And that is how I truly believed things would remain until death parted us; I even believed they would continue beyond death - should anything beyond death exist. I would go on loving him and I would go on not speaking of it. However, sometimes fate intervenes; sometimes things do not go as one plans them to go or one believes they will go.


The trials of Oscar Wilde filled the newspapers and were talked about in hushed tones in the streets. Although he read the papers on a daily basis and as such must have seen what was written, as I did, Holmes didn't mention them and I did not wish to do so. That is he said nothing until the day when it was reported that Wilde was to be imprisoned.


We were sitting in our sitting room after breakfast drinking a final cup of coffee and smoking a cigarette when Holmes threw the paper down. It fell open on the page where Wilde's imprisonment was reported. "That is wrong," he said, standing up and moving to the window.


For a moment my throat became dry and I hesitated, telling myself not to comment. It wasn't as if his statement required me to say anything, especially as it had been ambiguous. And then I heard myself say, "What is wrong?"


He turned and looked at me and I saw surprise on his face. "Wilde being imprisoned," he said. "It is wrong to judge someone for what he is; for whom he," he hesitated, before saying, "loves." And before I could speak, he turned on his heel and left the room.


I sat for quite some time replaying his words in my mind until he returned to the room and informed me we would shortly have a visitor - he had seen him from his bedroom window. I did not, of course, ask how he had known the man was on his way to visit us; I simply accepted his word.


The case, for indeed the man had been coming to consult Holmes, led us into a part of London I had rarely visited. Holmes tried to persuade me to remain in Baker Street, telling me it was a simple matter and as the day was cold I would do better to stay and keep warm. However, whilst I had rarely visited the area in question, I knew enough about it to be quite certain I was not going to allow Holmes to go there alone. I had lost him once; I had no intention of losing him again.


Thus, although he was not particularly happy about my insistence that I would accompany him, he took my arm once we had left our rooms and we walked in silence for a street or two. I knew why he had tried to persuade me to remain in our rooms and I was rather touched by the fact he did care about my safe being.




I was aware I was lying in a bed and I was acutely aware of how badly my body and in particular my head hurt. Even through my closed eyelids I could feel the light would cause me pain as soon as I opened my eyes, thus I kept them closed. I was aware someone was by my side not only because the person was holding my hand, but because I could sense him. Holmes was with me; thus I was fairly certain I was safe. I further believed I must be in my own bed as I could not smell the prevailing hospital scents.


As I gave consideration to attempting to open my eyes I realised that Holmes was speaking; he was speaking to me. I lay for a second or two certain I should open my eyes, that I must open my eyes and let him know I was now conscious. However, his words stopped me from doing so.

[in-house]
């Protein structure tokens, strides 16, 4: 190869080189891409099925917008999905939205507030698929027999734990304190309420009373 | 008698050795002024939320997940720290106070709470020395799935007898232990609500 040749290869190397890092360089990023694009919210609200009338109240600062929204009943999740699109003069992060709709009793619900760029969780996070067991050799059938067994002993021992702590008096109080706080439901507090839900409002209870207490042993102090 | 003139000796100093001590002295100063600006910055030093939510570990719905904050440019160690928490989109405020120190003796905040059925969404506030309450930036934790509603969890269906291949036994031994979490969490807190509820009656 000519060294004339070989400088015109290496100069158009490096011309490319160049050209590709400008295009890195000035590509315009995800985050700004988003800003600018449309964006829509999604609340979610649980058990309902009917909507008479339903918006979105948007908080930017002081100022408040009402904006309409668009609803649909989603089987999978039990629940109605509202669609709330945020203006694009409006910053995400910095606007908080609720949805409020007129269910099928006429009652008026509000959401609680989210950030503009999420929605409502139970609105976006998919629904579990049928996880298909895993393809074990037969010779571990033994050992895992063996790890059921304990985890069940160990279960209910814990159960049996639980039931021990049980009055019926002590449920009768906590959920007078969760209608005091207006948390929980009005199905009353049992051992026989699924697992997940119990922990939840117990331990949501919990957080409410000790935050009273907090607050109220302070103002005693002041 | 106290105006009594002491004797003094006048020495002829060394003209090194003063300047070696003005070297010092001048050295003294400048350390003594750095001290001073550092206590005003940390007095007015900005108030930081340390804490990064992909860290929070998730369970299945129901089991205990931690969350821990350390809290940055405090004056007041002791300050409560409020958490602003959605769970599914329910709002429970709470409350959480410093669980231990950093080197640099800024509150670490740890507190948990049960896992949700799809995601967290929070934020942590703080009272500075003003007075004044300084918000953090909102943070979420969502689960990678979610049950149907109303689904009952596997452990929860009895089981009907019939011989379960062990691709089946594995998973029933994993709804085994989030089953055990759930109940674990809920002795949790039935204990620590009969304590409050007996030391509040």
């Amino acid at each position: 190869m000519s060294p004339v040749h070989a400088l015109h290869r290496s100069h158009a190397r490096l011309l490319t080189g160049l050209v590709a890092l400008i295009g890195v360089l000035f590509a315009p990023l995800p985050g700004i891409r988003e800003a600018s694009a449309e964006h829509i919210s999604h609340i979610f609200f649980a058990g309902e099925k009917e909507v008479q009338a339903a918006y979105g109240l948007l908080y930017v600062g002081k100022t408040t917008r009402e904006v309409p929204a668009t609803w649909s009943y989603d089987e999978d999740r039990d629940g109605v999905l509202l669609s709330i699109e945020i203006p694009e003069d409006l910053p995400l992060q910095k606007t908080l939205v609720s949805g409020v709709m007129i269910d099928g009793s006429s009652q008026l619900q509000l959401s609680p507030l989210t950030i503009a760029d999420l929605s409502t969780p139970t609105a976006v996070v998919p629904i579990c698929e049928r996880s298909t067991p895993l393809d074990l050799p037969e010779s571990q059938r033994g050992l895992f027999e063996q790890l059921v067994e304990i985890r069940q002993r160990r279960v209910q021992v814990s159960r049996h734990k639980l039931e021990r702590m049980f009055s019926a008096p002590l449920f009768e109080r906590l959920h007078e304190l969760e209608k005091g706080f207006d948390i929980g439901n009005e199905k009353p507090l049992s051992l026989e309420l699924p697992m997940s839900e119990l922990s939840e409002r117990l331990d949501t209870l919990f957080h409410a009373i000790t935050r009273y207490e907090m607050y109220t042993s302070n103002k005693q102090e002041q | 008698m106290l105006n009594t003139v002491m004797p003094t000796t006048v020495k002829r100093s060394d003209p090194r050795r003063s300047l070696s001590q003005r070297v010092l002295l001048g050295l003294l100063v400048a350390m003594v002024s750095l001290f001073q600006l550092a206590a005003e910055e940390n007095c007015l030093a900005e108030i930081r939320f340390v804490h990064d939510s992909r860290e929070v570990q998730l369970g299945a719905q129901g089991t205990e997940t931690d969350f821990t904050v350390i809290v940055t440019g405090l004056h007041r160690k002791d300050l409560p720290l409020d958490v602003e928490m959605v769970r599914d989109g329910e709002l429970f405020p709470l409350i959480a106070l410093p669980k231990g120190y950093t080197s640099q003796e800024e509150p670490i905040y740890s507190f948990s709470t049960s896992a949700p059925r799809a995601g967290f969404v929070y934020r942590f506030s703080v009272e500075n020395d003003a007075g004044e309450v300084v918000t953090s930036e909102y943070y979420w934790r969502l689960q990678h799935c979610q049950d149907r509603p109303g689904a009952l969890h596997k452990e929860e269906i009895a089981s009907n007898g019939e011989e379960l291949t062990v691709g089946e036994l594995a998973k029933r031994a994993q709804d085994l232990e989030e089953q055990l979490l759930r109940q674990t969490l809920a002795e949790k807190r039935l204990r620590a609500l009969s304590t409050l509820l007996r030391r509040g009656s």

He spoke words I would never have dreamt he would speak; he spoke of his true feelings for me; he spoke of how important I was to him; he spoke of how deeply he loved me and of the kind of love it was. I told myself I should let him know I was conscious; that it was unfair of me to simply let him say things I truly believed he would never dream of saying had he not believed me to be unconscious.


However, I could not do so. I wanted him to go on telling me such things and I feared if I opened my eyes he would never speak of them again and we would simply go on as we had always done, loving one another as we should not love one another, but both too afraid to speak of that love.

It was only when I heard him say how afraid he was that I would die and leave him that I knew I could not let him believe me still to be unconscious any longer. Slowly I partly opened my eyes, squinting in the light, and said softly, "Holmes."


For a fleeting second his face became as it usually was and I knew he believed me to have only just regained consciousness and then his look changed and I saw the words he had spoken were true. I saw quite how deeply he cared about me; quite how much he loved me.


"Watson." For a moment his fingers touched my cheek, resting there quite naturally. I don't know if I gave some indication of surprise or even displeasure because he started to take his hand away. However, despite the pain it caused me, I caught his hand and pushed it back to where it had been.


He made a soft noise and stared at me the intensity of his look made my pain lessen. "I thought I had lost you," he said quietly.


I swallowed hard and prepared to do what I had vowed I would not do. "You will never lose me, Holmes," I said quietly. "I am eternally yours."


For a moment he did not speak, nor did he move, nor did he even appear to breathe. Then slowly and with great care he moved from the chair on which he had been sitting onto the bed. For a moment or two he merely sat and looked down at me as I looked up at him. Then he bent his head over me and a moment later I felt his lips brush over mine.